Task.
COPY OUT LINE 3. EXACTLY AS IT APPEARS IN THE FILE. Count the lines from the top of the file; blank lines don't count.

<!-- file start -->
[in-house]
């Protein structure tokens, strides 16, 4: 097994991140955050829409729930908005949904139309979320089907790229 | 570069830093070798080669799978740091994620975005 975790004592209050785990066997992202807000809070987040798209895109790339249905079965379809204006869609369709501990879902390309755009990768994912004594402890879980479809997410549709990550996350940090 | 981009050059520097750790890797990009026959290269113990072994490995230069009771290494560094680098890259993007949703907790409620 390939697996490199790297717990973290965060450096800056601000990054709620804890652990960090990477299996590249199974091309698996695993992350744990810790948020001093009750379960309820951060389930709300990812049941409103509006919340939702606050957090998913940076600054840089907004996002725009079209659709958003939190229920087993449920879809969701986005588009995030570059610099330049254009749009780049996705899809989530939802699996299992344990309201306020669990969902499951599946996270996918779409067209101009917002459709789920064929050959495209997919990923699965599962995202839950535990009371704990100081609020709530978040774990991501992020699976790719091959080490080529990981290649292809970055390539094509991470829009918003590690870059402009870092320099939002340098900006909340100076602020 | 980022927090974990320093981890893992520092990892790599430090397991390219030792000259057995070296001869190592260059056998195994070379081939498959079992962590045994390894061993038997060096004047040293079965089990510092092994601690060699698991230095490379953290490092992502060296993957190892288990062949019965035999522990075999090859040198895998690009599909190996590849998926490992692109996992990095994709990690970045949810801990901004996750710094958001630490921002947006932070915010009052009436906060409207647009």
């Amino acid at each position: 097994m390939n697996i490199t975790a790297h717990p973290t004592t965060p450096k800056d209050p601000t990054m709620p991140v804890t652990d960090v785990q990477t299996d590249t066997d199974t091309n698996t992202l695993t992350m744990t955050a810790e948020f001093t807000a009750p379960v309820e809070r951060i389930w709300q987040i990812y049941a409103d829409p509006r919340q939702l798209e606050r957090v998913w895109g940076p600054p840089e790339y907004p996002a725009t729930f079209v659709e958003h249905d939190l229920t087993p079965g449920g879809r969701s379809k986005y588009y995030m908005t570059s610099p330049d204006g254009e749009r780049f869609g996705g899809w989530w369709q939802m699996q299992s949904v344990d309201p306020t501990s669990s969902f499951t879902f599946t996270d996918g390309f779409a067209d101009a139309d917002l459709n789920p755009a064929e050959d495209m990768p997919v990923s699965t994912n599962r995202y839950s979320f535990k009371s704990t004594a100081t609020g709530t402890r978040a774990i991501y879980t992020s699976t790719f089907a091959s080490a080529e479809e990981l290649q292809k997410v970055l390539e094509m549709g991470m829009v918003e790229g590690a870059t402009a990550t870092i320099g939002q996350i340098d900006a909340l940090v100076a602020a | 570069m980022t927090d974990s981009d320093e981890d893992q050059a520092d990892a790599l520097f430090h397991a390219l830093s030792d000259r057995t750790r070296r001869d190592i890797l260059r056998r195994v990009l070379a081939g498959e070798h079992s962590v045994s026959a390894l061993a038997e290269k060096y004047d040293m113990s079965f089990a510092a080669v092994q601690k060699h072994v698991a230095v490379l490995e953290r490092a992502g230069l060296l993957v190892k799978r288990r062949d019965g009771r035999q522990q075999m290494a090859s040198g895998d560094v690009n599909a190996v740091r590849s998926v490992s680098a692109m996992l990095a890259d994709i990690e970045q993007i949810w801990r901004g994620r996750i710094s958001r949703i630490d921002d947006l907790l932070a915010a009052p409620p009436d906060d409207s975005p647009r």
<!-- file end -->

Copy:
């Amino acid at each position: 097994m390939n697996i490199t975790a790297h717990p973290t004592t965060p450096k800056d209050p601000t990054m709620p991140v804890t652990d960090v785990q990477t299996d590249t066997d199974t091309n698996t992202l695993t992350m744990t955050a810790e948020f001093t807000a009750p379960v309820e809070r951060i389930w709300q987040i990812y049941a409103d829409p509006r919340q939702l798209e606050r957090v998913w895109g940076p600054p840089e790339y907004p996002a725009t729930f079209v659709e958003h249905d939190l229920t087993p079965g449920g879809r969701s379809k986005y588009y995030m908005t570059s610099p330049d204006g254009e749009r780049f869609g996705g899809w989530w369709q939802m699996q299992s949904v344990d309201p306020t501990s669990s969902f499951t879902f599946t996270d996918g390309f779409a067209d101009a139309d917002l459709n789920p755009a064929e050959d495209m990768p997919v990923s699965t994912n599962r995202y839950s979320f535990k009371s704990t004594a100081t609020g709530t402890r978040a774990i991501y879980t992020s699976t790719f089907a091959s080490a080529e479809e990981l290649q292809k997410v970055l390539e094509m549709g991470m829009v918003e790229g590690a870059t402009a990550t870092i320099g939002q996350i340098d900006a909340l940090v100076a602020a | 570069m980022t927090d974990s981009d320093e981890d893992q050059a520092d990892a790599l520097f430090h397991a390219l830093s030792d000259r057995t750790r070296r001869d190592i890797l260059r056998r195994v990009l070379a081939g498959e070798h079992s962590v045994s026959a390894l061993a038997e290269k060096y004047d040293m113990s079965f089990a510092a080669v092994q601690k060699h072994v698991a230095v490379l490995e953290r490092a992502g230069l060296l993957v190892k799978r288990r062949d019965g009771r035999q522990q075999m290494a090859s040198g895998d560094v690009n599909a190996v740091r590849s998926v490992s680098a692109m996992l990095a890259d994709i990690e970045q993007i949810w801990r901004g994620r996750i710094s958001r949703i630490d921002d947006l907790l932070a915010a009052p409620p009436d906060d409207s975005p647009r």